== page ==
Health and Social Care Near the End of Life: Can Policies Reduce Costs and Improve Outcomes?

This brief written by The European Observatory on Health Systems and Policies reviews the evidence on health and social care needs and expenditures at the end of life. End of life costs are the main reason for high per person spending levels observed at older ages in many European countries. However, there is huge variation between individuals, with estimates suggesting that just 10% of people near the end of life are responsible for over 60% of total end of life health and social care expenditures. High-cost individuals tend to be frail people with multiple chronic illnesses who use considerable hospital and social care services.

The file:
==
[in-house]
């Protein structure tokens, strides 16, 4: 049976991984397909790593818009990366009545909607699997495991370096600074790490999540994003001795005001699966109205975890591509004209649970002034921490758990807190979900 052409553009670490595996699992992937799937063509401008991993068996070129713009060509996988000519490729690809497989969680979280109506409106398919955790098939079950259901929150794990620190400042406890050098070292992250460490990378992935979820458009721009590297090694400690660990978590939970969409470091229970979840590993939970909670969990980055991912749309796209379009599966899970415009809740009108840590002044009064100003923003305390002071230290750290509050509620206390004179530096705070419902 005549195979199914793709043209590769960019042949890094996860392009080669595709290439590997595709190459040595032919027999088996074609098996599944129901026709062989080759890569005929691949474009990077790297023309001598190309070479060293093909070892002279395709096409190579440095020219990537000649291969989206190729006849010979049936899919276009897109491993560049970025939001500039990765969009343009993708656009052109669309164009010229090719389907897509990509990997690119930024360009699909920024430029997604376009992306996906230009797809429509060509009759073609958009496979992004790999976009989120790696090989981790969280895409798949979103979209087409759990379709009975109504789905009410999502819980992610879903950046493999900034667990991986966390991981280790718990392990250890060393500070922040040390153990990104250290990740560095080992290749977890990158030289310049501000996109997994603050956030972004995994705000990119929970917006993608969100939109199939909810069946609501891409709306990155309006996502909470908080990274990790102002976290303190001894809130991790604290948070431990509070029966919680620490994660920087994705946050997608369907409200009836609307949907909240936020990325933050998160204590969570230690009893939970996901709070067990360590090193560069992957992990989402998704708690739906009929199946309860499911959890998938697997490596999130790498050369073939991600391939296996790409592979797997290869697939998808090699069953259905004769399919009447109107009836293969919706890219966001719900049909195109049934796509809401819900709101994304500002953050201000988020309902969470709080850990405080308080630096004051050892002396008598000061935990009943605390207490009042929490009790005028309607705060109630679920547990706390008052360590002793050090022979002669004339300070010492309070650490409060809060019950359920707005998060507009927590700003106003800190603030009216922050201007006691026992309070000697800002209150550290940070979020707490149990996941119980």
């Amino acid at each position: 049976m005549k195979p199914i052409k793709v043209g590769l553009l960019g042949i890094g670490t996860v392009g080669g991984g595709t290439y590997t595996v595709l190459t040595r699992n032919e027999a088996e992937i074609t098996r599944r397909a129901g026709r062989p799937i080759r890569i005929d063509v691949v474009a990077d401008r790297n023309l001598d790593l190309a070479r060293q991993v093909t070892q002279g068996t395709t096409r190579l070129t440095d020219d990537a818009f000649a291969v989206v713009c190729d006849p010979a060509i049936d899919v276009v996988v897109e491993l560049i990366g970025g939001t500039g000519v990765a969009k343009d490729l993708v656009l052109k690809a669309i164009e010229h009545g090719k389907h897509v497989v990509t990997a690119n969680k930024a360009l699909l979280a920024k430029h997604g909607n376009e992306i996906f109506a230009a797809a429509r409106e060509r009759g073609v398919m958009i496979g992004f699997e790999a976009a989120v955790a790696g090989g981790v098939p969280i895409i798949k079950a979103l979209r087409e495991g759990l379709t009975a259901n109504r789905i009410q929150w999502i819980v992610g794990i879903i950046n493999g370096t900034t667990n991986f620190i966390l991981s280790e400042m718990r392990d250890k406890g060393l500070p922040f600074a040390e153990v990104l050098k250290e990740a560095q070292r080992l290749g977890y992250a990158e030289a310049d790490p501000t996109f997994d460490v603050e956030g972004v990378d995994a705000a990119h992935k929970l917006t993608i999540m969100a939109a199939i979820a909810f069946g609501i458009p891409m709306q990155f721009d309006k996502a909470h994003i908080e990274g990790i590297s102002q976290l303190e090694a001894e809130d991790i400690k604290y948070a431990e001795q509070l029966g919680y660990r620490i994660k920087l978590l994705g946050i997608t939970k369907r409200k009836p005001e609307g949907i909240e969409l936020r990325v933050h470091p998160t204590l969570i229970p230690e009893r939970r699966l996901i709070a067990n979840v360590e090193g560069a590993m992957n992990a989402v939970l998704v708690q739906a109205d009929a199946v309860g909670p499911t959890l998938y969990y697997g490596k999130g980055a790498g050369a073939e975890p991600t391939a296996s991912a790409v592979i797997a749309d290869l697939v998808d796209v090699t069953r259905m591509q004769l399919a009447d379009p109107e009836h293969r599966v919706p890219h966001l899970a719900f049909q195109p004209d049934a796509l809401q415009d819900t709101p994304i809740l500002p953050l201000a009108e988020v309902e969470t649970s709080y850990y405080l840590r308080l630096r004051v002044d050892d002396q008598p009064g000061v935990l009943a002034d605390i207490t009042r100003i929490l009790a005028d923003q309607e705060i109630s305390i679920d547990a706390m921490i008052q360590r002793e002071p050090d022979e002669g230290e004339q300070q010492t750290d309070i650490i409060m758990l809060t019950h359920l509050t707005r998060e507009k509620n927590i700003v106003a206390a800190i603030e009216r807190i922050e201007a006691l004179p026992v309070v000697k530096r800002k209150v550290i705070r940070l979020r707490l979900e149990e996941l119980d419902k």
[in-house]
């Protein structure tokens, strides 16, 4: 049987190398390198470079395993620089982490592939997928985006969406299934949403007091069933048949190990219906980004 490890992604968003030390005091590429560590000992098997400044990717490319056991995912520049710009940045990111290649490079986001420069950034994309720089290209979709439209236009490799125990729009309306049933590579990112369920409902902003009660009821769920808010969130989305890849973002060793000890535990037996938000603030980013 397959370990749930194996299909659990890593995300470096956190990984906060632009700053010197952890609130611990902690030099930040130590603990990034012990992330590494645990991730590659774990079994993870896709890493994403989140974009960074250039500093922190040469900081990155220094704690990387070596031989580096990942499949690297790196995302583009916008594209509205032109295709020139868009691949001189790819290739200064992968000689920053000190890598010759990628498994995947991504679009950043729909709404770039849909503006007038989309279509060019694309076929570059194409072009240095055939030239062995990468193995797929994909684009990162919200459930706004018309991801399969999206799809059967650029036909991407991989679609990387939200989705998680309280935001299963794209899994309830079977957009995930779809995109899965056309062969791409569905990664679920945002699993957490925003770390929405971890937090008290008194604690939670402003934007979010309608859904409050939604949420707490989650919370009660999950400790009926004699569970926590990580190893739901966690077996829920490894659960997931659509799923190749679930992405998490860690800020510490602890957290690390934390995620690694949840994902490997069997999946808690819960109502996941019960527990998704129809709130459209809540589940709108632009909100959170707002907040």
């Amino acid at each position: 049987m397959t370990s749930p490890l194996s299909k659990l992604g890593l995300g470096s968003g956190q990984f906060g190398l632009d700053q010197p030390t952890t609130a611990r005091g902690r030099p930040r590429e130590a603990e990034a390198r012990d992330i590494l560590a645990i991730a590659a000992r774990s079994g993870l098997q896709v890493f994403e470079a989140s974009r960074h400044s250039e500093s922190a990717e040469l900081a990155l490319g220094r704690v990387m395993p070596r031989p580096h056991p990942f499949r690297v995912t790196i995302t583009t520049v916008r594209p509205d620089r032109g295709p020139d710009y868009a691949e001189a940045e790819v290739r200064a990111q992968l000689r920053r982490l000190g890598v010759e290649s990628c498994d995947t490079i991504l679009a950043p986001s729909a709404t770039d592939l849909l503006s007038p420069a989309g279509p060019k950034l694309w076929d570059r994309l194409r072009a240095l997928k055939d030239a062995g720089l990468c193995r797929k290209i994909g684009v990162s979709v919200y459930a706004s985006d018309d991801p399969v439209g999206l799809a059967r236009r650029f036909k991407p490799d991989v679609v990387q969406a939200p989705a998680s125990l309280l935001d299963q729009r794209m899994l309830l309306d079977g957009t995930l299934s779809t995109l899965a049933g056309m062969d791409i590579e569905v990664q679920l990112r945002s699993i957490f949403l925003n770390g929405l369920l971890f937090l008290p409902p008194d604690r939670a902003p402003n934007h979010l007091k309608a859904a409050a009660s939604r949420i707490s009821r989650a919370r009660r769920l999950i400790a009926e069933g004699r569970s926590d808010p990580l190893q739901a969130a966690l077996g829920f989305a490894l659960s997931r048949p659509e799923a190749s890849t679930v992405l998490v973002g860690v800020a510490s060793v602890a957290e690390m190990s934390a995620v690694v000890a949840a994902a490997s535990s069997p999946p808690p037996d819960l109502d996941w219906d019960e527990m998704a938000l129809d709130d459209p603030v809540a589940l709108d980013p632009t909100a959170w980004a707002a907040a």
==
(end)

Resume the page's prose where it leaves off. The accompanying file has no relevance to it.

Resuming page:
More active assessment of care needs can also significantly improve the experiences of patients and families, reduce unnecessary tests and interventions, will not shorten survival, and can help to limit the growth in costs.

Read the full brief (in English) here. 

Governmental / Institutional / Public Health Statutory Body Document, Policy & Policy Analysis
Ageing, Financing and funding

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